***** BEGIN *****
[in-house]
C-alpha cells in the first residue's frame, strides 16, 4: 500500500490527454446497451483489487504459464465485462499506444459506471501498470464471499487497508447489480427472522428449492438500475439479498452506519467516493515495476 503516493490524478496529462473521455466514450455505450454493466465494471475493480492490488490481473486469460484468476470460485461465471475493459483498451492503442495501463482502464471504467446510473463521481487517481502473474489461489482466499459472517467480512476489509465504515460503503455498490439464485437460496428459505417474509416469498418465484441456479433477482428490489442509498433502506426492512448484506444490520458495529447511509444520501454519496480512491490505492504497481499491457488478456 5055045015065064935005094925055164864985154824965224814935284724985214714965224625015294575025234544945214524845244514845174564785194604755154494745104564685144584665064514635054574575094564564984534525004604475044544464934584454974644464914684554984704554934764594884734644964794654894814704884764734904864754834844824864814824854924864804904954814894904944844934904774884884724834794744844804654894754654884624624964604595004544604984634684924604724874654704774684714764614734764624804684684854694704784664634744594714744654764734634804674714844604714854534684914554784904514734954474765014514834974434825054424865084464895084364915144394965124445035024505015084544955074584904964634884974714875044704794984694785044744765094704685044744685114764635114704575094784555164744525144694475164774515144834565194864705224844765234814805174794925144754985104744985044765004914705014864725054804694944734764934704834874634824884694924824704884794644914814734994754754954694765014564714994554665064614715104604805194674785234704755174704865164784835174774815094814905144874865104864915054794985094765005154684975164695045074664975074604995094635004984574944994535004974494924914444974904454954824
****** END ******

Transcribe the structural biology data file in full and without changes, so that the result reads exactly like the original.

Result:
[in-house]
C-alpha cells in the first residue's frame, strides 16, 4: 500500500490527454446497451483489487504459464465485462499506444459506471501498470464471499487497508447489480427472522428449492438500475439479498452506519467516493515495476 503516493490524478496529462473521455466514450455505450454493466465494471475493480492490488490481473486469460484468476470460485461465471475493459483498451492503442495501463482502464471504467446510473463521481487517481502473474489461489482466499459472517467480512476489509465504515460503503455498490439464485437460496428459505417474509416469498418465484441456479433477482428490489442509498433502506426492512448484506444490520458495529447511509444520501454519496480512491490505492504497481499491457488478456 5055045015065064935005094925055164864985154824965224814935284724985214714965224625015294575025234544945214524845244514845174564785194604755154494745104564685144584665064514635054574575094564564984534525004604475044544464934584454974644464914684554984704554934764594884734644964794654894814704884764734904864754834844824864814824854924864804904954814894904944844934904774884884724834794744844804654894754654884624624964604595004544604984634684924604724874654704774684714764614734764624804684684854694704784664634744594714744654764734634804674714844604714854534684914554784904514734954474765014514834974434825054424865084464895084364915144394965124445035024505015084544955074584904964634884974714875044704794984694785044744765094704685044744685114764635114704575094784555164744525144694475164774515144834565194864705224844765234814805174794925144754985104744985044765004914705014864725054804694944734764934704834874634824884694924824704884794644914814734994754754954694765014564714994554665064614715104604805194674785234704755174704865164784835174774815094814905144874865104864915054794985094765005154684975164695045074664975074604995094635004984574944994535004974494924914444974904454954824